Screening for frailty in primary care: Accuracy of gait speed and hand-grip strength.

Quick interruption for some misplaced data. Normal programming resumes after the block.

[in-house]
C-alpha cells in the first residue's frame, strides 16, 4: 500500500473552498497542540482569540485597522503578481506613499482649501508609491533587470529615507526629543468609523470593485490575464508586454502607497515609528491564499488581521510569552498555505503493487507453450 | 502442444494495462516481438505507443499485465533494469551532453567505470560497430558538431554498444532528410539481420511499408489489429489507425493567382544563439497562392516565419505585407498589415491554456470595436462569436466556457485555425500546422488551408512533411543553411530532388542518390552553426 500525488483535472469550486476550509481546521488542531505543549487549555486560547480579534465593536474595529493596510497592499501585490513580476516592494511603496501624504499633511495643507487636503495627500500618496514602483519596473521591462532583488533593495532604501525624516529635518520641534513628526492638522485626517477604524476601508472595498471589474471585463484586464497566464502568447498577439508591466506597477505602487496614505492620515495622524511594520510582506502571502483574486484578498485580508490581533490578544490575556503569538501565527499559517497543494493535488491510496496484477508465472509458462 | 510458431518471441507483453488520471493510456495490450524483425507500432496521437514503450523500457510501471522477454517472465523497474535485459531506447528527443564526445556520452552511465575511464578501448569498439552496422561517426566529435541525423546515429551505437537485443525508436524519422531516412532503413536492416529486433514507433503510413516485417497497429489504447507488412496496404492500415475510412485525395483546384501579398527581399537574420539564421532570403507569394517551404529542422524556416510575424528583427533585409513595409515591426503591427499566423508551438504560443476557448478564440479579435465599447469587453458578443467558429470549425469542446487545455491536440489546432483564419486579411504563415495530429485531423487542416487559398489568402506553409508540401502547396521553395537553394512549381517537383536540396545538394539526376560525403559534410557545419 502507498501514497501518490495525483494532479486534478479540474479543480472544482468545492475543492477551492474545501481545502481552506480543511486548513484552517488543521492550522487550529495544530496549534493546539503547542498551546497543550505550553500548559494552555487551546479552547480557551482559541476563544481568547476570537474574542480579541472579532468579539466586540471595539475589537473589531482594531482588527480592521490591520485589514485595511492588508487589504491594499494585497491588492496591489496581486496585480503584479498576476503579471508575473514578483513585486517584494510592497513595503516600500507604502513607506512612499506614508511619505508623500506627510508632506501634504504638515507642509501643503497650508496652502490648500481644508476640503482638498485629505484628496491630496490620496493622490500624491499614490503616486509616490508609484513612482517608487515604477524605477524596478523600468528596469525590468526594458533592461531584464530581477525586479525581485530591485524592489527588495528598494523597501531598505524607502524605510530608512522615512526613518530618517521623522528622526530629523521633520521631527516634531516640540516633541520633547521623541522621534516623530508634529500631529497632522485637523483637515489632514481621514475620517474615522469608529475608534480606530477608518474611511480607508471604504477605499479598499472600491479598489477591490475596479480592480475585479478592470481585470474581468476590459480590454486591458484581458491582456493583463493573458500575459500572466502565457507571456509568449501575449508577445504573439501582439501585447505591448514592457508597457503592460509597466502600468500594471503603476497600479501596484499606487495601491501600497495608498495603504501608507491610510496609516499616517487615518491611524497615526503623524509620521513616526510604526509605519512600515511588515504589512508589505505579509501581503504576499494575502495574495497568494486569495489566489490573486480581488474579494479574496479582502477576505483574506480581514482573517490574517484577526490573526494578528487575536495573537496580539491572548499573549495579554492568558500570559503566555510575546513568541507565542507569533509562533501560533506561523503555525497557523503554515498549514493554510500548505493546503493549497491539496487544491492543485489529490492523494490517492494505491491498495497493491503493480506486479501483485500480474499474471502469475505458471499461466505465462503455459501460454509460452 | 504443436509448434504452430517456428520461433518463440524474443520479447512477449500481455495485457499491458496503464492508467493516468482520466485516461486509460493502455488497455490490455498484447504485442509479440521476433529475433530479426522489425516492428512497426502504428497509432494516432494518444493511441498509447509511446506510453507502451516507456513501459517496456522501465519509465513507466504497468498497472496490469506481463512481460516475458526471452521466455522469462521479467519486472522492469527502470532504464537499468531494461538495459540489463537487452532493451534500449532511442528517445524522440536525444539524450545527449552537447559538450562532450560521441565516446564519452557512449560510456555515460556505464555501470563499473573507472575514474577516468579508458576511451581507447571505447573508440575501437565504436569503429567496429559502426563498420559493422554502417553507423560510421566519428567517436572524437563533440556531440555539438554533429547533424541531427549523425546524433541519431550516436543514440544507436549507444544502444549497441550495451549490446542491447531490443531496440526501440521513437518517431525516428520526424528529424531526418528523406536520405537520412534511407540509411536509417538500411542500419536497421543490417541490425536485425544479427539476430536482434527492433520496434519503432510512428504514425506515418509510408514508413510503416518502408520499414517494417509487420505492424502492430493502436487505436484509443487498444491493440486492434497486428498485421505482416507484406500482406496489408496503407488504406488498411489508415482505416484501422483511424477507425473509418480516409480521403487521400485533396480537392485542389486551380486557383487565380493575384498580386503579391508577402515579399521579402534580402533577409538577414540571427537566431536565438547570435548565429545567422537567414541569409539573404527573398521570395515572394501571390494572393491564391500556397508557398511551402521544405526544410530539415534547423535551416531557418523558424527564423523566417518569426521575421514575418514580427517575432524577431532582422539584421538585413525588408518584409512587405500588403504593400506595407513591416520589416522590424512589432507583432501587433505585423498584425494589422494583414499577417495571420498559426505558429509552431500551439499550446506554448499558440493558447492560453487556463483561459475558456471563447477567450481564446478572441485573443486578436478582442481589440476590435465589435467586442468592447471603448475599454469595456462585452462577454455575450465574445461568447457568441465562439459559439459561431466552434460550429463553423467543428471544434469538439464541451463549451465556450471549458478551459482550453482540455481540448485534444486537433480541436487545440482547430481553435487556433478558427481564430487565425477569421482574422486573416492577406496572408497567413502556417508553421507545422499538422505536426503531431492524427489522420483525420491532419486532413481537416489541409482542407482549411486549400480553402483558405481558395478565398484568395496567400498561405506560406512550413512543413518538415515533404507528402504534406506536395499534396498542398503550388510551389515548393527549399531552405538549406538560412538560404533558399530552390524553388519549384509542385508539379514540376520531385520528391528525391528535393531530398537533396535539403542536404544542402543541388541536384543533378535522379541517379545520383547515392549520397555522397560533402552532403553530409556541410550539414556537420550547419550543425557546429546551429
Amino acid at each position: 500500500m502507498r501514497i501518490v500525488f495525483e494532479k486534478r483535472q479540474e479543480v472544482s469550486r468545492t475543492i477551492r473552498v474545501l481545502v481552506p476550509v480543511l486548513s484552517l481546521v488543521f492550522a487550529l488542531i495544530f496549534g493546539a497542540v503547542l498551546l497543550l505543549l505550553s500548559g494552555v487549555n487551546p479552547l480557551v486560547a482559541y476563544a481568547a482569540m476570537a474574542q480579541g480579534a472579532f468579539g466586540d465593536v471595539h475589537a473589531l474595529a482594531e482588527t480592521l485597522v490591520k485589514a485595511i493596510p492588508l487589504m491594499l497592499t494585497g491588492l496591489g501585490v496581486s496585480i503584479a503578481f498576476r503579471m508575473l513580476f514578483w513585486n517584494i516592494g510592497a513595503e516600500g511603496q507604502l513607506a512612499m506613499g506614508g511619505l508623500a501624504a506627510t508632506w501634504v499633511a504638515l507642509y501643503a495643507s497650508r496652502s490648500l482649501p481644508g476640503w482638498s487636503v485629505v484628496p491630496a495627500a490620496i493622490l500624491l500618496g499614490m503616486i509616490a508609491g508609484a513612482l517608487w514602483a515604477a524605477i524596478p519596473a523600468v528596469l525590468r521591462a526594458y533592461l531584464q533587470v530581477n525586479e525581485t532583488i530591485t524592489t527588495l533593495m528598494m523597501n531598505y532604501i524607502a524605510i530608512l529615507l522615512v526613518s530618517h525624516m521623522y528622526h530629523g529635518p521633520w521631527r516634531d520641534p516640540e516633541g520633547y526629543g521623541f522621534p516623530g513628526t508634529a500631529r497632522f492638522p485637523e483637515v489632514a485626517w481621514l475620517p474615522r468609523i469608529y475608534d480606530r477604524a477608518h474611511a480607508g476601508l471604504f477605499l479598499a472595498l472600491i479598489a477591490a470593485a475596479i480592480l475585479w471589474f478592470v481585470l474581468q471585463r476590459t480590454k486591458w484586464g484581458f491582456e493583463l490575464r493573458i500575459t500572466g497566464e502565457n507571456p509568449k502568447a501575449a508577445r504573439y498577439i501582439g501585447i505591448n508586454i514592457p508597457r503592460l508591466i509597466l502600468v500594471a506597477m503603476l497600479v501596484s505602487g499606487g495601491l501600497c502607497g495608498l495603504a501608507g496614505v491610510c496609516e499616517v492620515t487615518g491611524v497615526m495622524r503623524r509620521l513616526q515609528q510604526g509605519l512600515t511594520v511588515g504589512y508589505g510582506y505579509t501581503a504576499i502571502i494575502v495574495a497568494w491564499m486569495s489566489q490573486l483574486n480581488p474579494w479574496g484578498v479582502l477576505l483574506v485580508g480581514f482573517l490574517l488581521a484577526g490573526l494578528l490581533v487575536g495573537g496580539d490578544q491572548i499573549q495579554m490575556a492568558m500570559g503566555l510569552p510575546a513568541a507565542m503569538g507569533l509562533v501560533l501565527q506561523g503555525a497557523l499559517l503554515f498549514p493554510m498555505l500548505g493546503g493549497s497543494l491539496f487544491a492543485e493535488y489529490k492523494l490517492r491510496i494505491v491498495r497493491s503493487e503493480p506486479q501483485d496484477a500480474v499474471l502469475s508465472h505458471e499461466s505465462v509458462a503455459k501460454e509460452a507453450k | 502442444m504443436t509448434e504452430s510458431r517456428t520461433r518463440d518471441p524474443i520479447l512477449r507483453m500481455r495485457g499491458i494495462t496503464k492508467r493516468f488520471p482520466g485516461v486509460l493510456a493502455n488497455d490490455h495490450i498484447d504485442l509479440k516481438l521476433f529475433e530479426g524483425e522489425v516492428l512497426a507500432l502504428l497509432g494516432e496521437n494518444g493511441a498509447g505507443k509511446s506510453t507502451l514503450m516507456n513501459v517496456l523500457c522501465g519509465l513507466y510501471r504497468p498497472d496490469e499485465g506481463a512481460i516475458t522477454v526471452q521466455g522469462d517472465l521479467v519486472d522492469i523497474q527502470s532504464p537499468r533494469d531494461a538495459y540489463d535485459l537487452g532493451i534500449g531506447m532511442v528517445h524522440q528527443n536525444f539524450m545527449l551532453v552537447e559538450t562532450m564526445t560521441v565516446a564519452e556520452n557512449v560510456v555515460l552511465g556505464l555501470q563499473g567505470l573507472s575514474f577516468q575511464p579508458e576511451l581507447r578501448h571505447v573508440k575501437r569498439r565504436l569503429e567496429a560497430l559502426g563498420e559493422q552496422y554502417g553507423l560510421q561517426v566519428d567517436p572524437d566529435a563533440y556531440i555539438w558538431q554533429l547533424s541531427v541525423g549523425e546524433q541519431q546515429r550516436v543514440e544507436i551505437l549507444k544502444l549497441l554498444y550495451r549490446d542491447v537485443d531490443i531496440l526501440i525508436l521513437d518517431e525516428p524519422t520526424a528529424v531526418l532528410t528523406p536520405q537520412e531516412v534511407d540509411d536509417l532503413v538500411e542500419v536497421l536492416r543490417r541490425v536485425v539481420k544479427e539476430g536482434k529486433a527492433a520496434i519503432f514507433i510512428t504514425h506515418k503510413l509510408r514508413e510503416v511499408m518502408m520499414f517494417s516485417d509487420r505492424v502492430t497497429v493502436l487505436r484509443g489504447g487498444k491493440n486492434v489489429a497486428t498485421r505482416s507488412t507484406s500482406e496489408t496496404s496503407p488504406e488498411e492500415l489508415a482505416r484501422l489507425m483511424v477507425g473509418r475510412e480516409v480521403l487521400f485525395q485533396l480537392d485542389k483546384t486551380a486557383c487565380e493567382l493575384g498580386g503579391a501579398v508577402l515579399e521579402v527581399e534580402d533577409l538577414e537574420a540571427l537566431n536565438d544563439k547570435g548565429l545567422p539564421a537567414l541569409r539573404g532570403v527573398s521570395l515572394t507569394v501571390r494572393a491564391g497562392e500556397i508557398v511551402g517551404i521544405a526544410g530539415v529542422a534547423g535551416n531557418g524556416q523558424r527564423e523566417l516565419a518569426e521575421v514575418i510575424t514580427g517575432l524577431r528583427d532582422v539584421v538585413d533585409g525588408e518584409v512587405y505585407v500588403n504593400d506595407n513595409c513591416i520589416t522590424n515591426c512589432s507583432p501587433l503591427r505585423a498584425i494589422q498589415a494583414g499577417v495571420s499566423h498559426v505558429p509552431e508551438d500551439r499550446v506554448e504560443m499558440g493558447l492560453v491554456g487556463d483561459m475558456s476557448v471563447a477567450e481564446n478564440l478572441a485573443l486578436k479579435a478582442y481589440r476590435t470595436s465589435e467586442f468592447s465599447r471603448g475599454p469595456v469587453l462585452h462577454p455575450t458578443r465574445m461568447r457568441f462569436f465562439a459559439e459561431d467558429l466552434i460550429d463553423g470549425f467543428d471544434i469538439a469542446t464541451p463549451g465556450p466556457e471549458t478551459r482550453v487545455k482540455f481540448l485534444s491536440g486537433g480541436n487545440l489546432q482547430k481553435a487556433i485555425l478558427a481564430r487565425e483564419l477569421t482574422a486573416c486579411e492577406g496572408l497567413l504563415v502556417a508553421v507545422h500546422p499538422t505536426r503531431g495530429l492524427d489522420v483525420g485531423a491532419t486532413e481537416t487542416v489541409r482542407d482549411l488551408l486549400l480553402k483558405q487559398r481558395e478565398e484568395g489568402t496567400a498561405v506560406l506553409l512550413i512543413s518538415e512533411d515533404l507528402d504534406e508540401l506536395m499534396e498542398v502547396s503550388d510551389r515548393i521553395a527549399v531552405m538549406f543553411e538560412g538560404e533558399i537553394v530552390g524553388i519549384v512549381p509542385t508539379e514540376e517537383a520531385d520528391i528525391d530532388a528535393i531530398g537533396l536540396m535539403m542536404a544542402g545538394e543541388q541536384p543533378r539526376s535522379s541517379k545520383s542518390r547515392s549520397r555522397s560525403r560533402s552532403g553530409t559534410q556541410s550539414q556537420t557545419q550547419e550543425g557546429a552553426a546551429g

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OBJECTIVE: To examine the accuracy of individual Fried frailty phenotype measures in identifying the Fried frailty phenotype in primary care. DESIGN: Retrospective chart review. SETTING: A community-based primary care practice in Kitchener, Ont. PARTICIPANTS: A total of 516 patients 75 years of age and older who underwent frailty screening. MAIN OUTCOME MEASURES: Using modified Fried frailty phenotype measures, frailty criteria included gait speed, hand-grip strength as measured by a dynamometer, and self-reported exhaustion, low physical activity, and unintended weight loss. Sensitivity, specificity, accuracy, and precision were calculated for single-trait and dual-trait markers. RESULTS: Complete frailty screening data were available for 383 patients. The overall prevalence of frailty based on the presence of 3 or more frailty criteria was 6.5%. The overall prevalence of individual Fried frailty phenotype markers ranged from 2.1% to 19.6%. The individual criteria all showed sensitivity and specificity of more than 80%, with the exception of weight loss (8.3% and 97.4%, respectively). The positive predictive value of the single-item criteria in predicting the Fried frailty phenotype ranged from 12.5% to 52.5%. When gait speed and hand-grip strength were combined as a dual measure, the positive predictive value increased to 87.5%. CONCLUSION: There is a need for frailty measures that are psychometrically sound and feasible to administer in primary care. While use of gait speed or grip strength alone was found to be sensitive and specific as a proxy for the Fried frailty phenotype, use of both measures together was found to be accurate, precise, specific, and more sensitive than other possible combinations. Assessing both measures is feasible within primary care.
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